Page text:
By KRISTEN WRIGHT
South Williamsport Area High School sophomore, Jenna Rankinen, originally entered the Antonelli Institute's annual photography and art contest as part of a class project, but she ended up coming in third place in the whole competition. She received her award at the high school on May 27 morning.
KRISTEN WRIGHT/Sun- Gazette
South Williamsport Area High School photography teacher, Mike Steppe, left, is presented a plaque by Laury McIntyre, from Antonelli Institute, center, for Jenna Rankinen’s photo placing third in the Antonelli Institute’s annual photography and art contest. Rankinen, right, holds the award she received for her photo.
Shown is Jena Rankinen’s photo that won third place in a photograph contest at Antonelli Institute.
The Antonelli Institute, 300 Montgomery Ave., Erdenheim, was founded in 1938 in Philadelphia by internationally renowned photographer and artist Severo Antonelli. The institute is accredited by the Accrediting Commission of Career Schools and Colleges. It's mission is to prepare motivated students for entry-level positions leading to careers in the photographic and graphic design professions.
The competition asked students to submit a self portrait to be judged. They were not able to use Photoshop techniques, with the exception of making the photo black and white. There were about 800 entries from eight different states, ranging from California to Connecticut.
Each year South Williamsport Area High School's photography teacher, Mike Steppe, has his students enter the competition. He does not grade the students' work, but he gives them class credit for completing the project. From there the projects are sent to the Antonelli Institute for judging.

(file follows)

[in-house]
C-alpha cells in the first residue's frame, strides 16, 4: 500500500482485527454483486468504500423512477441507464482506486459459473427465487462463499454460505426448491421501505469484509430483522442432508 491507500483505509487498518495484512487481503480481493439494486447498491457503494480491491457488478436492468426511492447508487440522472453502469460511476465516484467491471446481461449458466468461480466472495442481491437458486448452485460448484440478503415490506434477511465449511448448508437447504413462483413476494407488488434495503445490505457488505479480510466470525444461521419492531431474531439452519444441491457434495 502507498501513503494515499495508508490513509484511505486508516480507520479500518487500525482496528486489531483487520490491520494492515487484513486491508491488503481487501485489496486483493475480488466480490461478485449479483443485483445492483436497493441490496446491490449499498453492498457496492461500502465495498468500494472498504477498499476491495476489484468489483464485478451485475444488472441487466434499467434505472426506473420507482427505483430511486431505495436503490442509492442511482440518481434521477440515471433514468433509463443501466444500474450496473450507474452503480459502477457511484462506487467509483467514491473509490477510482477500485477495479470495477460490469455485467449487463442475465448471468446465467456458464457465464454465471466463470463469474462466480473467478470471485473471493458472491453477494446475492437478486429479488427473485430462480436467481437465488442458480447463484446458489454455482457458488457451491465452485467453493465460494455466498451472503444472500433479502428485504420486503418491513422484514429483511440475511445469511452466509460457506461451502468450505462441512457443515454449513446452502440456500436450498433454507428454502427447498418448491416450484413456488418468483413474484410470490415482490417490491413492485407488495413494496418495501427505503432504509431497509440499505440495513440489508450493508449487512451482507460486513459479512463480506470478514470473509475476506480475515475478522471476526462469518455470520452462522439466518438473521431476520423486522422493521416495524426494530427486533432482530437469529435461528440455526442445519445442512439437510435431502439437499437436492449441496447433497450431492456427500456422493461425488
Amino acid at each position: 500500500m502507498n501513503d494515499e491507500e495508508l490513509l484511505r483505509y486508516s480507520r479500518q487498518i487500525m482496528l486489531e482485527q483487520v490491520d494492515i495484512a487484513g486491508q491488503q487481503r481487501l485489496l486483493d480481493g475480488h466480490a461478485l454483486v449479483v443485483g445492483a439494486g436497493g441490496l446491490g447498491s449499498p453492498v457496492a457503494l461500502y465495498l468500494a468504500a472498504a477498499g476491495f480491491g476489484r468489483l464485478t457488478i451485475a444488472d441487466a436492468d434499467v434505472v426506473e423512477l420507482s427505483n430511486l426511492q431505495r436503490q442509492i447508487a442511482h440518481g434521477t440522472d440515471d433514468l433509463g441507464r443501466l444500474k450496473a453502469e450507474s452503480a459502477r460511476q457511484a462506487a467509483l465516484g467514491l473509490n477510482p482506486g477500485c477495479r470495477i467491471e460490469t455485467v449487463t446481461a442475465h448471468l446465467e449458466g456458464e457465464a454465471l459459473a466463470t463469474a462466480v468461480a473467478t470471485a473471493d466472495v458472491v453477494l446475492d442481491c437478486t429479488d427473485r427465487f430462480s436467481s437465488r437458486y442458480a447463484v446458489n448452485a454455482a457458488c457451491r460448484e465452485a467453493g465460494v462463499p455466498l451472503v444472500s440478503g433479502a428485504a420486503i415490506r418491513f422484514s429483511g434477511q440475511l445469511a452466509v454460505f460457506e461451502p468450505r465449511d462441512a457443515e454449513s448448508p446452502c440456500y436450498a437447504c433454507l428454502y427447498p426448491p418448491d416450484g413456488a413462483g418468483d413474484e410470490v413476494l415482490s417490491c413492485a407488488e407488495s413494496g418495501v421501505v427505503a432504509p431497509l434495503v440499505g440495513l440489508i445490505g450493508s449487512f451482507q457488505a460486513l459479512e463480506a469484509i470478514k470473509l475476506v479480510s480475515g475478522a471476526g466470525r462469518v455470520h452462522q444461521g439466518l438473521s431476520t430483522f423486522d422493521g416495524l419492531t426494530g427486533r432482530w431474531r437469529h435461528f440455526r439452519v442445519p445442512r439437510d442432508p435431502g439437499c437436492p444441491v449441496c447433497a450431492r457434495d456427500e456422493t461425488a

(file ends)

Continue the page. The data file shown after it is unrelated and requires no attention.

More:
This is the first year the a student from South Williamsport has placed in the competition. Steppe hopes that with Rankinen winning this year, it will inspire other students to want to enter the competition.
"I think because the objectives are not very clear in the contest, interpretation is important," Steppe said, "I'm hoping that students will go out there and try something that is unique and different."
Steppe said he encouraged his students to show their character through the photograph they were submitting.
"I think with the winners of the contest, the judges could see the character of the person and they could see the story being told in the photograph," Steppe said.
When Rankinen was brainstorming ideas for her photograph, she decided to incorporated her love of ballet, which she has been participated in for 12 years.
"I absolutely love it, especially point," Rankinen said.
She looked on Pinterest and was inspired by the different black and white photographs of dancers in a simple pose. She decided to try to replicate the photographs using herself as the dancer.
She took the photo in her dining room at her home, with her mom holding a flashlight to add lighting. She then put a black and white filter on it to create a simple, but dramatic shot.
For more information on the Antonelli Institute and to see the winner's work visit www.antonelli.edu/index.php.